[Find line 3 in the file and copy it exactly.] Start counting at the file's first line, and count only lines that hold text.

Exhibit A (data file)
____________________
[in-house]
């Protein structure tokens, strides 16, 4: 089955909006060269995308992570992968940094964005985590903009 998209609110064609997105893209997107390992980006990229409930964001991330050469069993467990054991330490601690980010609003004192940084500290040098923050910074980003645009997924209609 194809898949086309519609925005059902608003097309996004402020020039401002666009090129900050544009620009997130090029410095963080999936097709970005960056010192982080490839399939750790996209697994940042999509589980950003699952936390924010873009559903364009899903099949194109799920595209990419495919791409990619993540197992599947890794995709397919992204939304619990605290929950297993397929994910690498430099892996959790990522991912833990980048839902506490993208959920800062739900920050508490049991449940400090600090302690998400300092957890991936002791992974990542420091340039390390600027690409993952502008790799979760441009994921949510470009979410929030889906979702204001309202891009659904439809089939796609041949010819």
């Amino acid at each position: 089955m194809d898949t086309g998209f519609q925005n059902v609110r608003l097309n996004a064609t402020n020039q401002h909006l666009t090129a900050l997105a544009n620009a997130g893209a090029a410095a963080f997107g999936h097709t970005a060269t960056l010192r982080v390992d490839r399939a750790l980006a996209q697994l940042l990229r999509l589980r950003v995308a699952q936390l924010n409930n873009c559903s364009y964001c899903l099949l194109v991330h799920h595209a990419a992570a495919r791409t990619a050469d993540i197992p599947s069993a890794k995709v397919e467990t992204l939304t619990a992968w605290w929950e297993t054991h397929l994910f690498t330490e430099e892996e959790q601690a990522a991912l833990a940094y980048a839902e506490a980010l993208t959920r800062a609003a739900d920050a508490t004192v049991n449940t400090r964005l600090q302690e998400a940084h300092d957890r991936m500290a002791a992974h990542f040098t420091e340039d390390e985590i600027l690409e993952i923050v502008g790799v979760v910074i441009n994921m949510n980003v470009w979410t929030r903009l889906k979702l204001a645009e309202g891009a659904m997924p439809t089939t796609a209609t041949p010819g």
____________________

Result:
């Amino acid at each position: 089955m194809d898949t086309g998209f519609q925005n059902v609110r608003l097309n996004a064609t402020n020039q401002h909006l666009t090129a900050l997105a544009n620009a997130g893209a090029a410095a963080f997107g999936h097709t970005a060269t960056l010192r982080v390992d490839r399939a750790l980006a996209q697994l940042l990229r999509l589980r950003v995308a699952q936390l924010n409930n873009c559903s364009y964001c899903l099949l194109v991330h799920h595209a990419a992570a495919r791409t990619a050469d993540i197992p599947s069993a890794k995709v397919e467990t992204l939304t619990a992968w605290w929950e297993t054991h397929l994910f690498t330490e430099e892996e959790q601690a990522a991912l833990a940094y980048a839902e506490a980010l993208t959920r800062a609003a739900d920050a508490t004192v049991n449940t400090r964005l600090q302690e998400a940084h300092d957890r991936m500290a002791a992974h990542f040098t420091e340039d390390e985590i600027l690409e993952i923050v502008g790799v979760v910074i441009n994921m949510n980003v470009w979410t929030r903009l889906k979702l204001a645009e309202g891009a659904m997924p439809t089939t796609a209609t041949p010819g």